Resource TaggingResource tagging is now available and integrated into the UI. One powerful and simple use here is to assign names to objects (e.g. MarchBackup), rather than only using the default resource ID value (e.g. snap-E708D3H).
So if you assign a "name" tag then it will appear here. There was a question about whether the user will be able to see the ID value. This isn't possible just yet so the UI team will look into how this might be addressed. NOTE: this doesn't mean that it'll get implemented for 3.3, just that the team will at least investigate it
Maintenance modeMaintenance mode refers to the ability to evacuate instances fron one or more Node Controllers (NC) so that the NC(s). To do this the Cloud Administrator uses the migration tool (euca-migrate-instances) to tell Eucalyptus which NC to clear out and take out of the pool. Eucalyptus then moves instances from the target node to others. Here's what it looks like from the back end.
- Cloud admin runs euca-migrate-instances against a target node
- The backend looks at the instances and tries to find a new home within the cloud
- Each instance is migrated.
- Once instances are all migrated the target node is in "maintenance mode".
Migration over VMWare too!The demo above was shown running on a KVM backed cloud. The second demo showed this working on VMWare. I highly recommend viewing the webinar replay to see this in action.
NetApp Cluster Mode SupportSwathi did a great job providing an overview of NetApp Cluster Mode's capabilities, deployment options and sample uses. She then explained the settings required to get Eucalyptus to work with this kind of rig. This part was totally new to me and was covered so fast that I found it difficult to keep up. Those with storage experience would have no trouble. Still, there were a few key take-aways I captured:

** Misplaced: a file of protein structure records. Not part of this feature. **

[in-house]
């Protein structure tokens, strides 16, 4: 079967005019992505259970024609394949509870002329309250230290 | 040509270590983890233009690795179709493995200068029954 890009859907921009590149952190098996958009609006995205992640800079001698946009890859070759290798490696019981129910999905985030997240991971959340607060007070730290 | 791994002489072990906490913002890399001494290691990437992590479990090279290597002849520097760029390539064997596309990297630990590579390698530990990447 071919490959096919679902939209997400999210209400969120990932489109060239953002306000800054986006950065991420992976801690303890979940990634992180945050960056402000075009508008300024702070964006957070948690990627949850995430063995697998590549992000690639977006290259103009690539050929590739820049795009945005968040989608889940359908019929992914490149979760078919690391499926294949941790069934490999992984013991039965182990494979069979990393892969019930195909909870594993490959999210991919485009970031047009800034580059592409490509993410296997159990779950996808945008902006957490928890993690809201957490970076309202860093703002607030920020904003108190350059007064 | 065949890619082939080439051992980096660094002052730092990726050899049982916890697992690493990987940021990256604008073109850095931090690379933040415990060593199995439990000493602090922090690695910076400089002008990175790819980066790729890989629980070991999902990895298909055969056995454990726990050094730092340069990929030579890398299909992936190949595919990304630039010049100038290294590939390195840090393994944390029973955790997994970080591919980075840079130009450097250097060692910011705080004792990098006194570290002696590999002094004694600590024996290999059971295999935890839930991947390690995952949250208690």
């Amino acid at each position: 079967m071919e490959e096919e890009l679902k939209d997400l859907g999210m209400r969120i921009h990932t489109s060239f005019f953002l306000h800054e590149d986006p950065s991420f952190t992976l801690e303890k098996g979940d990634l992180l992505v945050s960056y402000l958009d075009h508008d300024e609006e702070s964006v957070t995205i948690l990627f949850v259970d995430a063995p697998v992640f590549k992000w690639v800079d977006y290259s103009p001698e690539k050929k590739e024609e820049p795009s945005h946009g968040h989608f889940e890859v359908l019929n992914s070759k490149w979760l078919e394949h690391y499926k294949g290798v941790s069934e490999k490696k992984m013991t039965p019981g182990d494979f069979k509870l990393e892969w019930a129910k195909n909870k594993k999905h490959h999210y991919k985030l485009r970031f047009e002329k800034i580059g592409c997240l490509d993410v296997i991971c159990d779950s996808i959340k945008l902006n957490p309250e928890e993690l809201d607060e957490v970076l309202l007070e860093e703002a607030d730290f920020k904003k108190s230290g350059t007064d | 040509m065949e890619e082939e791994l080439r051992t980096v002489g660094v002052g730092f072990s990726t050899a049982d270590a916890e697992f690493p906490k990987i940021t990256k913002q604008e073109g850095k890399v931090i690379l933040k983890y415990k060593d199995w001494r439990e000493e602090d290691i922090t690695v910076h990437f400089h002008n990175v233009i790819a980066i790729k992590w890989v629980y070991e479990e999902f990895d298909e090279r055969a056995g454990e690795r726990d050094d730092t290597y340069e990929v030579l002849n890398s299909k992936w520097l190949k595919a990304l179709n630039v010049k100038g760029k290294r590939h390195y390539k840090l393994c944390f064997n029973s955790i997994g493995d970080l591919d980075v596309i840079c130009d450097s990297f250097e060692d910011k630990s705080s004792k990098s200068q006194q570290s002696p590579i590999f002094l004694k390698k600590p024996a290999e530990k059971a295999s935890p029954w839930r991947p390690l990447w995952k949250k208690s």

To use NetApp Cluster Mode, Eucalyptus
- Must have chapserver - Node Controller will use this to have a more secure connection to the storage device.
- Must define NC paths - the addresses the NC's will use to communicate with the backend storage.
- Must have vserver name - …I missed what this was for...
AutoScalingThis part was pretty cool and I got caught up watching the demonstration rather than taking notes. If you're already familiar with AWS Auto Scaling then you'll immediately understand how to use Eucalyptus' Auto Scaling. In fact, the configuration is the same and you can use the AWS command line tools with Euca.
CloudWatchUsers can enter just about any kind of metrics to drive cloud watch rules at - EC2 and EBS metrics. ELB and others are coming in the next sprint. All the metrics and metric definitions adhere to the AWS spec and just like the Auto Scaling, users can use the AWS command line tools to drive this Eucalyptus service.
It is helpful to note that the CW is a separate component, but currently co-located with the CLC. In the future it may be possible to deploy the separately. Pretty sure the team will wait for the user community to help decide if that's going to be necessary.
Screen shot of the metrics used in the demo:
Here are the alarm definitions (notice the first line showing use of the CW CLI).
And finally, the alarm history:
Elastic Load BalancingLast sprint we saw the basic flow of ELB, which gave us a sense of how it would function. In this spring the implementation was delivered and ready for QA. It is important to note that the ELB service is actually running as a "protected" instance within your Euca cloud. It is also possible to run multiple ELB server instances. The Cloud Admin will have the ability to start, manage, and stop the special instances. These instances will largely be invisible to Cloud Users.
With that background in mind, here are the enhancements delivered in this sprint:
- Configure Euca DNS service to map load balancer DNS name to a set of load balancer VM's public IP
- Configure and describe instance health check
- Build the ELB EMI to be included in euca install packages.
There will be two different images. One for developers one for production use. The developer image will be easy to ssh into and is a bit bigger to accommodate tools.